jenni75
01-21-2011, 12:39 PM
The forum software just decided to throw my edit away. Great.

"Very slow" = ~27fps with older Chromium builds, ~85fps with a very recent one. While taking 100% CPU for drawing an empty 800x600 window.

Without compositing the CPU usage would be below 1% at this framerate.

If we want full screen gaming and good performance (=lower energy consumption) on mobile devices, we really need a way to bypass the compositing completely.

I agree. hopefully they will address this and add a flag for bypassing the compositing.

SteveBaker
01-22-2011, 07:21 AM
It's a shame WebGL is dragging it's heals a bit on this issue.

"Tight integration with HTML content, including layered compositing, interaction with other HTML elements[...]"

This isn't what 3D content needs at all. What we need is a full screen hardware accelerated canvas, otherwise the battle is lost before it begins.

I disagree. Having actually produced a full 3D game using this technology rather than just talking about it in the abstract (see http://tubagames.net), I know that using HTML5 for menus and such like is extremely useful.

The issue is certainly with compositing - and the difficulty is that right now, not all browsers are using OpenGL or Direct3D for compositing - and that's an obvious issue at higher screen resolutions. However, it's getting fixed - albeit sporadically. Some browsers on some hardware and under some OS's have it (and I get 30Hz frame rates for a pretty complex scene) - and others don't (and I get a miserable 8 to 10Hz - even on pretty good hardware).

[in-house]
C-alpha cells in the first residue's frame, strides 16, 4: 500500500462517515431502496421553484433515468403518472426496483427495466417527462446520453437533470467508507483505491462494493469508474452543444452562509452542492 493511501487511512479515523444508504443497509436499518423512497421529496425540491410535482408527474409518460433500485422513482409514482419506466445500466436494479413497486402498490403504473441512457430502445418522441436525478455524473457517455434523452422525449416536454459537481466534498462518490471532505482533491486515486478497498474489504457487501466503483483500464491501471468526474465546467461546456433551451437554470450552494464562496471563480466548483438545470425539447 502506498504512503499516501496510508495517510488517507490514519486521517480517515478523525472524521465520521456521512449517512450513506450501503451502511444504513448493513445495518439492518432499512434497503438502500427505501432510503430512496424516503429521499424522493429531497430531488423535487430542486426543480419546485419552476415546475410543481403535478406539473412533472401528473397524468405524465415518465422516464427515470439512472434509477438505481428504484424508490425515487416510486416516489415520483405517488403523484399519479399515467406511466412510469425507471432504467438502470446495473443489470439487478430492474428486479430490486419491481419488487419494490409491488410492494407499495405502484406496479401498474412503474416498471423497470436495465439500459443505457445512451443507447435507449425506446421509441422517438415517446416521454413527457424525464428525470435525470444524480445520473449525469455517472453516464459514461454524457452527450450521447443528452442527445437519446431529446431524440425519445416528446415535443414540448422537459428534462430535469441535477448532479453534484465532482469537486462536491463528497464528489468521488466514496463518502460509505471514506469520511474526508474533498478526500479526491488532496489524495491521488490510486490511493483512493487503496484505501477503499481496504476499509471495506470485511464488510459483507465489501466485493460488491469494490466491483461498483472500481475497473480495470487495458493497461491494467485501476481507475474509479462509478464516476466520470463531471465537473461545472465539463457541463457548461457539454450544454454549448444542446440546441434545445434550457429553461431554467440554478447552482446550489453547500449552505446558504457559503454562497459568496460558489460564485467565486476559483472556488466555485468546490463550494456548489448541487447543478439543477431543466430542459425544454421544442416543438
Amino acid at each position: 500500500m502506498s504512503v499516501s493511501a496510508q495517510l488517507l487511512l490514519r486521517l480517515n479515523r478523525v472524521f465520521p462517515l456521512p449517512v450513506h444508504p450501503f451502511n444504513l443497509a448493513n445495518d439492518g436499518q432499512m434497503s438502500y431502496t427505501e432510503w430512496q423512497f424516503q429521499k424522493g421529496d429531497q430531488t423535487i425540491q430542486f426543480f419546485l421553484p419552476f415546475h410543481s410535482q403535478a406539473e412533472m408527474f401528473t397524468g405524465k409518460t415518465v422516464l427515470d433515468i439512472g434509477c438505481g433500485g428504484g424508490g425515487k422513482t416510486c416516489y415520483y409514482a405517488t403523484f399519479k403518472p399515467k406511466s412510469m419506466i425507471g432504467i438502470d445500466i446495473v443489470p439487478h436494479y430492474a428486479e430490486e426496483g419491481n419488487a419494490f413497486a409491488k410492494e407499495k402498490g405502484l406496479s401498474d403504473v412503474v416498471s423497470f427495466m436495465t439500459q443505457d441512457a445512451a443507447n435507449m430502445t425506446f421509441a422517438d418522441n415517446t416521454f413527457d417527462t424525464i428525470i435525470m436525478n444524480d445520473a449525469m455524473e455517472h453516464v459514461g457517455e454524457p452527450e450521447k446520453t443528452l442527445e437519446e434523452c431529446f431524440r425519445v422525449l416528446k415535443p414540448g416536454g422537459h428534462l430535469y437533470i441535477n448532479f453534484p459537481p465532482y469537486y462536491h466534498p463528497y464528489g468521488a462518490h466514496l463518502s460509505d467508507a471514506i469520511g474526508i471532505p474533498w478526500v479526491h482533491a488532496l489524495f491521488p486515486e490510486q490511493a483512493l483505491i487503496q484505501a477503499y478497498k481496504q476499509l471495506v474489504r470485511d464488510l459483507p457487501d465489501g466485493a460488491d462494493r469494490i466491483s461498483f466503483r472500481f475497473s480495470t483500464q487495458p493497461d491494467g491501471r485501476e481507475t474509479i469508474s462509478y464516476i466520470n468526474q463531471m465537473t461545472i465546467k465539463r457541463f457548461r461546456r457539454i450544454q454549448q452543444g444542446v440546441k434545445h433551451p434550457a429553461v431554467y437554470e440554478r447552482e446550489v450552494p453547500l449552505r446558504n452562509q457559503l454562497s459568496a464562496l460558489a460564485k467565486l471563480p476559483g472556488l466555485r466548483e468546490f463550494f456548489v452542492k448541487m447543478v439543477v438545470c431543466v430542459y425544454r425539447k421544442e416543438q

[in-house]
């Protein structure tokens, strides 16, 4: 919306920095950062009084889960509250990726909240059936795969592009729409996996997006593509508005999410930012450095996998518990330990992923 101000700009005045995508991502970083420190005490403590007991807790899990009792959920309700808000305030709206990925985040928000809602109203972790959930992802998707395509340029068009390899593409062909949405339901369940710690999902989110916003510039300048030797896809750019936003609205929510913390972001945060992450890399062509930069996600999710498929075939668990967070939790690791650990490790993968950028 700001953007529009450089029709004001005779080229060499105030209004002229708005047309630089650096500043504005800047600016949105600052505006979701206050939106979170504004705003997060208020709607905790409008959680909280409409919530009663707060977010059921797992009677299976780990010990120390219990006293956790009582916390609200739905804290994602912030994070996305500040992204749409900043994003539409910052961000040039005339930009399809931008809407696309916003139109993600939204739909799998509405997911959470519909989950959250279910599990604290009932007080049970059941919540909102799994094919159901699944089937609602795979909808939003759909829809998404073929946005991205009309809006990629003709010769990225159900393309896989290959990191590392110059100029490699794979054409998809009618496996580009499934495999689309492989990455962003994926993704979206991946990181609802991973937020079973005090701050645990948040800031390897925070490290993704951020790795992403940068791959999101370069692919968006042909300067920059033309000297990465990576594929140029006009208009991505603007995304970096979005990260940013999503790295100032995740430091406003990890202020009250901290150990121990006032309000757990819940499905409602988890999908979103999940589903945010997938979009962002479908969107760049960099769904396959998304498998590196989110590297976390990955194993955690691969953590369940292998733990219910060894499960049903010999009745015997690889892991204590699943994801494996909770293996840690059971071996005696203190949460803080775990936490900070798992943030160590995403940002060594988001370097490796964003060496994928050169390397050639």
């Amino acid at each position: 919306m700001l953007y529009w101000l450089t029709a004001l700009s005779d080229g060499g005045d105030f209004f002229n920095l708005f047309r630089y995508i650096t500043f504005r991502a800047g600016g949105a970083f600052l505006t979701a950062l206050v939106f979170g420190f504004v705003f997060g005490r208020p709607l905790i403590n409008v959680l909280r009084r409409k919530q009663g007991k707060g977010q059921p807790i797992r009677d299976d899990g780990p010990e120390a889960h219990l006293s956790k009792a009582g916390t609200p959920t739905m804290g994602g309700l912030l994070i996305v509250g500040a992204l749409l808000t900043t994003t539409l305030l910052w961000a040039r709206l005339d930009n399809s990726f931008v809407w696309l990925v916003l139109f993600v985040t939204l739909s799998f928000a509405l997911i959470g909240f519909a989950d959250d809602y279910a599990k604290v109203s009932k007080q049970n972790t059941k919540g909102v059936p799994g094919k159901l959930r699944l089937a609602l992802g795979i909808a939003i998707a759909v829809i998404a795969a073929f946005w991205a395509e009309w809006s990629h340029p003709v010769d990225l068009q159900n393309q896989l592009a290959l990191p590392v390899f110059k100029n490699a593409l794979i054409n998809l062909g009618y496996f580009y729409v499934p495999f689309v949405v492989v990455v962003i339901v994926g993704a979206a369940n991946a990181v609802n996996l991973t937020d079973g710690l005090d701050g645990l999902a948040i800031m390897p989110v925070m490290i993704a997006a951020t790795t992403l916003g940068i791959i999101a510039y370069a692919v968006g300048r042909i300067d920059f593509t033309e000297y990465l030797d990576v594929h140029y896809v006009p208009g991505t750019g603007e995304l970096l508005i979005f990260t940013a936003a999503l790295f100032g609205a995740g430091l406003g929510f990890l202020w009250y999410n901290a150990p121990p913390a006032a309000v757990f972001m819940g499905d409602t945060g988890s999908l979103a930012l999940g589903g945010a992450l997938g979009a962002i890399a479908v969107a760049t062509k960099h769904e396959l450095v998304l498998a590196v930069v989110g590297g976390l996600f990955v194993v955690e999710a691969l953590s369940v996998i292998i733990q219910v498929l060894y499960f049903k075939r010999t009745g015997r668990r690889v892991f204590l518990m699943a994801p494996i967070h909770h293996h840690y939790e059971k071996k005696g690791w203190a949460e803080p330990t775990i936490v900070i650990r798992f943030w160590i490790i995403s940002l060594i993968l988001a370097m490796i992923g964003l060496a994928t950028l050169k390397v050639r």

It's getting better.

While full-screen has its' uses - I doubt that more than a small percentage of 3D content (note that content!=games in many cases) will want to use it.

The market these days is in casual games - and casual gamers don't want full-screen - they want to be able to tweet their buddies, surf the net, play the game...and occasionally do the work that their bosses are paying them to do...all at the same time.

zed
01-23-2011, 04:37 PM
Ive gotta agree with Steve here.
Whilst I agree framerate is pretty poor ATM (it will improve though(*)), being able to integrate html stuff with webgl stuff is a point of difference with standard 3dapi implementations eg opengl native apps, otherwise youre better of writing a native app

Personally though I could live without the html5 integration. But I wouldnt like to see it removed

(*)If youre using chrome make sure youre doing
--enable-accelerated-compositing

zed
01-25-2011, 12:28 PM
Also I believe once webgl is mainstream (next month perhaps) things will get faster very quick

ATM(*) the last time I checked chrome renders webgl over twice the speed of firefox, now when websites start benchmarking webgl applications and browser X is performing terrible, the makers are gonna be so embarrassed with the benchmark results they'll do something about it.
Look at javascript performance over the last ~year.
chrome comes out + is 10x faster than the others, forcing all the other browsers to up their gameplay, I predict exactly the same senerio with webGL, web sites love benchmarks.
This will be a new arms race

(*) well chromium doesnt run webgl at all for me ATM so has a FPS of zero :lol:

SteveBaker
01-25-2011, 05:32 PM
The problem with benchmarking right now is that the performance depends rather drastically on the application.

* If your application is CPU-bound then JavaScript performance will be the determining factor.
* If you render at high resolution then the efficiency of the compositor system becomes paramount.